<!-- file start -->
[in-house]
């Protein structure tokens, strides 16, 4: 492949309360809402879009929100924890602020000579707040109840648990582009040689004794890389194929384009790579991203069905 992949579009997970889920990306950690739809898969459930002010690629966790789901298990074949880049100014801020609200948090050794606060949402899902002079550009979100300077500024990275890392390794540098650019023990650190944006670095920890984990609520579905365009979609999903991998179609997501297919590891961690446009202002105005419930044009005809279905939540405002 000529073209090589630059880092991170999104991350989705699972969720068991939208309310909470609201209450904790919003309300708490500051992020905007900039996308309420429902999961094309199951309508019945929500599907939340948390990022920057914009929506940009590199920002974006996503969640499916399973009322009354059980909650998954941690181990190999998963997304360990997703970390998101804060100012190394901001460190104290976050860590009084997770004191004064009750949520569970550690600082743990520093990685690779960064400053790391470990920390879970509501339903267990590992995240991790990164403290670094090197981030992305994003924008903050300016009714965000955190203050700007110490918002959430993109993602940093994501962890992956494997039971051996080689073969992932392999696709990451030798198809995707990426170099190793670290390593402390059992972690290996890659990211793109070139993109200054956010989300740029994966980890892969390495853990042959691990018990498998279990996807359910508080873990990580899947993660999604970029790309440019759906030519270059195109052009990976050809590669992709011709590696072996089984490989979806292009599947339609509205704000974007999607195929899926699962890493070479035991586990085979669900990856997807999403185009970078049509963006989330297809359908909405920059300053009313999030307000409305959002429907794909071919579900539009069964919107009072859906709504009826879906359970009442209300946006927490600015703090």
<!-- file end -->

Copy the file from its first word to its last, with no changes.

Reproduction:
[in-house]
């Protein structure tokens, strides 16, 4: 492949309360809402879009929100924890602020000579707040109840648990582009040689004794890389194929384009790579991203069905 992949579009997970889920990306950690739809898969459930002010690629966790789901298990074949880049100014801020609200948090050794606060949402899902002079550009979100300077500024990275890392390794540098650019023990650190944006670095920890984990609520579905365009979609999903991998179609997501297919590891961690446009202002105005419930044009005809279905939540405002 000529073209090589630059880092991170999104991350989705699972969720068991939208309310909470609201209450904790919003309300708490500051992020905007900039996308309420429902999961094309199951309508019945929500599907939340948390990022920057914009929506940009590199920002974006996503969640499916399973009322009354059980909650998954941690181990190999998963997304360990997703970390998101804060100012190394901001460190104290976050860590009084997770004191004064009750949520569970550690600082743990520093990685690779960064400053790391470990920390879970509501339903267990590992995240991790990164403290670094090197981030992305994003924008903050300016009714965000955190203050700007110490918002959430993109993602940093994501962890992956494997039971051996080689073969992932392999696709990451030798198809995707990426170099190793670290390593402390059992972690290996890659990211793109070139993109200054956010989300740029994966980890892969390495853990042959691990018990498998279990996807359910508080873990990580899947993660999604970029790309440019759906030519270059195109052009990976050809590669992709011709590696072996089984490989979806292009599947339609509205704000974007999607195929899926699962890493070479035991586990085979669900990856997807999403185009970078049509963006989330297809359908909405920059300053009313999030307000409305959002429907794909071919579900539009069964919107009072859906709504009826879906359970009442209300946006927490600015703090």